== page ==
Why British Gun Control Failed during the Revolutionary War and why it will certainly faill again when We the People stand up to defend the U.S. Constitution.


Comments by Jim Campbell, Citizen Journalist, Oath Keeper and Patriot.

The anti gun zealots in today’s congress are about to cross a line. 

Why do you suppose it was called the American Revolutionary War and not the British Revolutionary War?

Simple, their attempts a confiscating American weapons failed and it will fail again.


Should they choose to do so, they will find that today’s Americans will refuse to relinquish their weapons and any serious attempt at confiscation will be met with a blizzard of hot flying lead. 

Looking back, the Brits understood they would not prevail against an armed America, thus they decided upon gun control.

Therefore, two days after Lord Dartmouth dispatched his disarmament recommendation, King George III and his ministers blocked importation of arms and ammunition to America.

Read literally, the order merely required a permit to export arms or ammunition from Great Britain to America. In practice, no permits were granted.

Sound familiar?  Dianne Feinstein probably stole the wording for her legislation to be put forth on January 13, 2013. 

Meanwhile, Benjamin Franklin was masterminding the surreptitious import of arms and ammunition from the Netherlands, France, and Spain.

As Benjamin Franklin arranged to have more weapons shipped to the U.S. from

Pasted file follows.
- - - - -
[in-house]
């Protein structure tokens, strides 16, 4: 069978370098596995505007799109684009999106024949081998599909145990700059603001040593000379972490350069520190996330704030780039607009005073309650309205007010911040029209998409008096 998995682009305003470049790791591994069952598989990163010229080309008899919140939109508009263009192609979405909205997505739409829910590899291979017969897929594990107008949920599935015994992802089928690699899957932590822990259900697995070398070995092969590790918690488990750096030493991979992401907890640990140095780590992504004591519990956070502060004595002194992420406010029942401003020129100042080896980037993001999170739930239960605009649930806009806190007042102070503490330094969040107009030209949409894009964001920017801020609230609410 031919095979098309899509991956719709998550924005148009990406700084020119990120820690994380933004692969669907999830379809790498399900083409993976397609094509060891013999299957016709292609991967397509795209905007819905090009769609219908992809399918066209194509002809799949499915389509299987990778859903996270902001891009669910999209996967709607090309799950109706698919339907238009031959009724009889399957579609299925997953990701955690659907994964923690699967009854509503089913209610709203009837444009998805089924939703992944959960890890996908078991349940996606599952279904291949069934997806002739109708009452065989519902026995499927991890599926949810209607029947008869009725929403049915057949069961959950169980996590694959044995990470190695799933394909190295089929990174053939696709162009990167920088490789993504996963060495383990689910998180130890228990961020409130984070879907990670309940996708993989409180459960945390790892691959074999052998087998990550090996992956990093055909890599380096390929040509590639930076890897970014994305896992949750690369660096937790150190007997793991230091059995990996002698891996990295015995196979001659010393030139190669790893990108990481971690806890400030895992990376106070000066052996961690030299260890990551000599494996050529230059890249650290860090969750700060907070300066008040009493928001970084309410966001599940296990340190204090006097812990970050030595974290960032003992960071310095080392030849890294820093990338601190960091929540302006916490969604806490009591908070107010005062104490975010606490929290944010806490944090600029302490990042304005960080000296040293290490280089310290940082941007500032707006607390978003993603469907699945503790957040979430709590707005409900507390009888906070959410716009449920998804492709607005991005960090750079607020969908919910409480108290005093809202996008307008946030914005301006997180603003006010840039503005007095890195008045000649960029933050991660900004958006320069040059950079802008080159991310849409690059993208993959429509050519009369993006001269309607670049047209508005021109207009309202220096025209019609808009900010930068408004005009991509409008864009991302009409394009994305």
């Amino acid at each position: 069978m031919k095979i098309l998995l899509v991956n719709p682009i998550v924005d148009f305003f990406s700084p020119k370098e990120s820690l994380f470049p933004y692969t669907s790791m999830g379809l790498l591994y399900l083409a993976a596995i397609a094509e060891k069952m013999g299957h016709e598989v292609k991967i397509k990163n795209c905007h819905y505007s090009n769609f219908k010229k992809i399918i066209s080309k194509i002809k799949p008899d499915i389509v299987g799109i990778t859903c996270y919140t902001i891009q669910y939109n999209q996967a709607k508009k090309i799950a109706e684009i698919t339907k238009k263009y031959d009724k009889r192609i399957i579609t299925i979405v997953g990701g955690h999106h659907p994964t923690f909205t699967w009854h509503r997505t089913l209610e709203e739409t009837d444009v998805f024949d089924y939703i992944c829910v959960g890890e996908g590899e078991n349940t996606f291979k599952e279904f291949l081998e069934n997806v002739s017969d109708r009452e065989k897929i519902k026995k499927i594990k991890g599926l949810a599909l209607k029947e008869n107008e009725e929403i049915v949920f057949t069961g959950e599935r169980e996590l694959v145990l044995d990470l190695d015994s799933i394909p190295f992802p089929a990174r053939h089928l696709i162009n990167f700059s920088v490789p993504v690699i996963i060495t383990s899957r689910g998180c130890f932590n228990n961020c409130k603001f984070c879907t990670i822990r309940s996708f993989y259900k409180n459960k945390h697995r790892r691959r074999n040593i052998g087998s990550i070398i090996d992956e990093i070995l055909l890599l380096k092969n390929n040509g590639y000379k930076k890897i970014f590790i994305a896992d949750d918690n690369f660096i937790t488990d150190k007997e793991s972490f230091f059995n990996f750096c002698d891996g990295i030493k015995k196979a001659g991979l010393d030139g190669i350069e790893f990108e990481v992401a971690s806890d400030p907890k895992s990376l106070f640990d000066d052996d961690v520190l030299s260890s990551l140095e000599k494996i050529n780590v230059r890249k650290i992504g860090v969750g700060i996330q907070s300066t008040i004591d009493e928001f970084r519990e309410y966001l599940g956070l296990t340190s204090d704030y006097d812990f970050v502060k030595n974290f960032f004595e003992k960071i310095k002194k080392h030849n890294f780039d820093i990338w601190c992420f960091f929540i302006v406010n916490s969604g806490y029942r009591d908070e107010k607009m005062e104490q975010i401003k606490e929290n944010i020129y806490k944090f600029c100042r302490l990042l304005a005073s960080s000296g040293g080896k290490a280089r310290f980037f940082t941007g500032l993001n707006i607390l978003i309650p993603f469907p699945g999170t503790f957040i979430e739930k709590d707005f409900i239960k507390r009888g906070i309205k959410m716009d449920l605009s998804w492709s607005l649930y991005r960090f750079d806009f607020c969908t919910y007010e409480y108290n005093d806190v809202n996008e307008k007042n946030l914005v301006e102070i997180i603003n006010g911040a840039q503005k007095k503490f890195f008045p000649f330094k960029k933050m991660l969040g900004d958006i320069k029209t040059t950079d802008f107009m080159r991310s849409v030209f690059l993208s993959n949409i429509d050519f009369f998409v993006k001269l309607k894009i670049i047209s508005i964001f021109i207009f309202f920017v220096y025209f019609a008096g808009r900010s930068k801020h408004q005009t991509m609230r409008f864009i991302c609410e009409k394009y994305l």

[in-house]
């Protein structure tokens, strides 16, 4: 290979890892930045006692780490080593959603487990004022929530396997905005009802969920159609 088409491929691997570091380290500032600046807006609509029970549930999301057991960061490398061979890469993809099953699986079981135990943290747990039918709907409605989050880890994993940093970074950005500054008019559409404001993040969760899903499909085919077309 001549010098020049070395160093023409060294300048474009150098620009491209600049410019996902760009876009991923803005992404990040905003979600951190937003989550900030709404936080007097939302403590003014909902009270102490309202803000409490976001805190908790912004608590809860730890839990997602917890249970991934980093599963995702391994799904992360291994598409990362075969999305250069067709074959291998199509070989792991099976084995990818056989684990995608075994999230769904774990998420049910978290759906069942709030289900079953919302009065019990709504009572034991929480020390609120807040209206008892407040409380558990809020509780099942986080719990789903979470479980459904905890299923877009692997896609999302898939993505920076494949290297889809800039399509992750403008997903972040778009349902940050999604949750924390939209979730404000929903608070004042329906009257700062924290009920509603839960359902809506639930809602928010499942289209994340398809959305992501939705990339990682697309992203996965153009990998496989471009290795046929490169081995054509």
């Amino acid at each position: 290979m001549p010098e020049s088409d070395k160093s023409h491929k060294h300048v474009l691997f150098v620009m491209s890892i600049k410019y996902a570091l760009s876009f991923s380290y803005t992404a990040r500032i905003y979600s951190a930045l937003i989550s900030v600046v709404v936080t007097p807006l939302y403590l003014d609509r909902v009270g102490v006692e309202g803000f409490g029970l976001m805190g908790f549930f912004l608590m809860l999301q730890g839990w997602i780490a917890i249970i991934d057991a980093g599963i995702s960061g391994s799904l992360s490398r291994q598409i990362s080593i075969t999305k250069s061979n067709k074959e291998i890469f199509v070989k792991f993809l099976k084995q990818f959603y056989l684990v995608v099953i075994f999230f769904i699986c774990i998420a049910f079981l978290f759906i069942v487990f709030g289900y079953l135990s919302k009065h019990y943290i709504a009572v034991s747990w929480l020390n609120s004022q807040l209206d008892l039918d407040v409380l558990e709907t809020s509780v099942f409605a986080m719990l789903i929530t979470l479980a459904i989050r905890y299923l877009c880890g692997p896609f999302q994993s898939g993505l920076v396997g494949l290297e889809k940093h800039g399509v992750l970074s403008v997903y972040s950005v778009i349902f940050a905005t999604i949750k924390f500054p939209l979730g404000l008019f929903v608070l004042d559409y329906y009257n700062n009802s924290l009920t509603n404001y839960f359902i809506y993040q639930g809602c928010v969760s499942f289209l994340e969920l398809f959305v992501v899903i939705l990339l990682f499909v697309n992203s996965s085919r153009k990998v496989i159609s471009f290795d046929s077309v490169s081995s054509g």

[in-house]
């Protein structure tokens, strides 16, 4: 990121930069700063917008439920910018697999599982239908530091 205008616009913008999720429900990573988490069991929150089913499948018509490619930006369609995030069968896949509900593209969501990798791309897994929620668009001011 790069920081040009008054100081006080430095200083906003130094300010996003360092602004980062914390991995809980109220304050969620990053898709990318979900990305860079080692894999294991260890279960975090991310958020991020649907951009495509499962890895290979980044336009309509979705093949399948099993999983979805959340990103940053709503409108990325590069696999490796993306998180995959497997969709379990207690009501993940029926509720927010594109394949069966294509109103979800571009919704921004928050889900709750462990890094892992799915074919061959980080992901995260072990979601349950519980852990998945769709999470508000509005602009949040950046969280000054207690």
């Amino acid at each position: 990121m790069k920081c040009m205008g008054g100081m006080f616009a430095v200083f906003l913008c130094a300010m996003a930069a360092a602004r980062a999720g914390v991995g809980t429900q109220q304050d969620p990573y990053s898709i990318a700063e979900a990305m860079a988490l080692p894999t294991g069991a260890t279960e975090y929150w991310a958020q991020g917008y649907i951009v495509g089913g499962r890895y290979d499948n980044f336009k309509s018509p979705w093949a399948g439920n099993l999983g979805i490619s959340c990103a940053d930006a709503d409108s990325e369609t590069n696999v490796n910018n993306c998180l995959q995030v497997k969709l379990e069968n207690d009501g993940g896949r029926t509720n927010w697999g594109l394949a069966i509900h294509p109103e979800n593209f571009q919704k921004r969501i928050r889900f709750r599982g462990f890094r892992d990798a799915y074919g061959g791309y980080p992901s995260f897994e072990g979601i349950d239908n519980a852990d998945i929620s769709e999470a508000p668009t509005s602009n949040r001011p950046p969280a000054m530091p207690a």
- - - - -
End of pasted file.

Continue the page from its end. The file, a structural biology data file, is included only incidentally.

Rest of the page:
By David B. Kopel

Administrative and Regulatory Law News (American Bar Association). Vol. 37, no. 4, Summer 2012. More by Kopel on the right to arms in the Founding Era.


This Article reviews the British gun control program that precipitated the American Revolution: the 1774 import ban on firearms and gunpowder; the 1774-75 confiscations of firearms and gunpowder; and the use of violence to effectuate the confiscations. It was these events that changed a situation of political tension into a shooting war. Each of these British abuses provides insights into the scope of the modern Second Amendment.


Furious at the December 1773 Boston Tea Party, Parliament in 1774 passed the Coercive Acts. The particular provisions of the Coercive Acts were offensive to Americans, but it was the possibility that the British might deploy the army to enforce them that primed many colonists for armed resistance. The Patriots of Lancaster County, Pennsylvania, resolved: “That in the event of Great Britain attempting to force unjust laws upon us by the strength of arms, our cause we leave to heaven and our rifles.” A South Carolina newspaper essay, reprinted in Virginia, urged that any law that had to be enforced by the military was necessarily illegitimate. (entire article below)

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